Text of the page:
Kagame’s African Peers may not say it – but most stand together on action in Libya

Arthur Asiimwe’s opinion “Kagame’s stand on Libya likely to enrage African peers but boldly spot on” - published in The New Times yesterday - made some strong points. Indeed, President Kagame’s current stand is characteristically bold and consistent with his view that saving lives is always a priority.

Arthur Asiimwe’s opinion “Kagame’s stand on Libya likely to enrage African peers but boldly spot on” - published in The New Times yesterday - made some strong points.

Indeed, President Kagame’s current stand is characteristically bold and consistent with his view that saving lives is always a priority.

This stance didn’t start with the infamous Iraq declaration in Paris, it goes way back to his youth when he refused to accept the injustice and inhumanness of statelessness and refugee life, and found a response in the RPF liberation struggle.

Where Asiimwe and I diverge is on the likely reaction of Kagame’s African peers. I happen to think that the majority of leaders on our continent will actually have been relieved to hear one of their own dare to articulate an opinion that they share, but perhaps would not easily voice themselves.

The fact is three members of the African Union on the UN Security Council voted for Resolution 1973 in favour of intervention in Libya, none of these countries has since retracted their support.

At the very most, South Africa and Nigeria are reported to have made statements that appear to contradict their previously stated support for intervention, but this doesn’t take away from their principled stand to support the protection of civilians under attack from their own government.

It is clear that the AU moved too slowly and was overtaken by events on the ground, missing the opportunity to be more decisive in regards to the crisis. I would have loved to be a fly on the wall in the AU debate on Libya in Addis Ababa last week, I bet that while there was unanimity among members in decrying the atrocities visited on innocent Libyans, there was no unanimity against military action.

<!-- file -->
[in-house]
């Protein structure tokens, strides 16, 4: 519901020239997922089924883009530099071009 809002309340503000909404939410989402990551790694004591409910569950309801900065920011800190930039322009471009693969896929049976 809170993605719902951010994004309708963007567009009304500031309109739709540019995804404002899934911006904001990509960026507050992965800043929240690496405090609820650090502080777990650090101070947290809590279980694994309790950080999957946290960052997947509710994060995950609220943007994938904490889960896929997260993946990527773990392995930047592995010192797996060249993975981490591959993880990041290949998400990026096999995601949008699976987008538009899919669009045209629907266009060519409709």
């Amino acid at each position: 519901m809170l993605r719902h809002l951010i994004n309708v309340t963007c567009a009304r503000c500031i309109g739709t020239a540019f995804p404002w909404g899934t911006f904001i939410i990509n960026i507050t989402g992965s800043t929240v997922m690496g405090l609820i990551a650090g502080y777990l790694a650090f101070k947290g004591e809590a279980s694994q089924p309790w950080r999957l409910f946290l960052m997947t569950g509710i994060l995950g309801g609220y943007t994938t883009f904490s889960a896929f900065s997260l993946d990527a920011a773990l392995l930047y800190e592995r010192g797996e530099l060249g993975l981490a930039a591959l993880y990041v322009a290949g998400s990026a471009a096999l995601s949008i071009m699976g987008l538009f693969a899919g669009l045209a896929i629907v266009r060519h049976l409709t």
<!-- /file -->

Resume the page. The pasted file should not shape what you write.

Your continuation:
Only a handful of countries would have been fighting against the no-fly zone and urging dialogue in the midst of government-directed carnage.

The majority would have recognised what was really happening and would have wanted stronger action, which fortunately the Security Council decision provided for.

I mean, let’s be serious, which African Head of State hasn’t cringed at Colonel Gaddafi’s posturing and interference around the continent? In addition to raining hell on his own people, the Libyan leader has for years used his country’s wealth to manipulate the affairs of other African countries.

The year that he held the chairmanship of the AU, Africans all over held their collective breaths whenever Colonel Gaddafi appeared at a continental meeting.

I see no contradiction in Kagame’s vocal support for current action in Libya, with his unwavering support for African Unity and advocacy for more active involvement of Africans in the continent’s affairs as well as in important global collaboration.

In fact he decries the absence of consultation by the international community with the AU, which may not have provided military might we are now witnessing, but “offered something more valuable – political support and moral authority for the coalition’s actions on the ground”.

No one knows better than African leaders how important it is for the continent to be doing the right thing; beyond the imperative of protecting lives, our elected leaders have the critical task of changing the undeserved image of Africa as a place of chaos, to a safe and sane place to live and do business. In this case, even though the international community has failed in other places at different times, it is doing absolutely the right thing in Libya – and in this, most of Kagame’s peers stand together.

butapa@gmail.com

 

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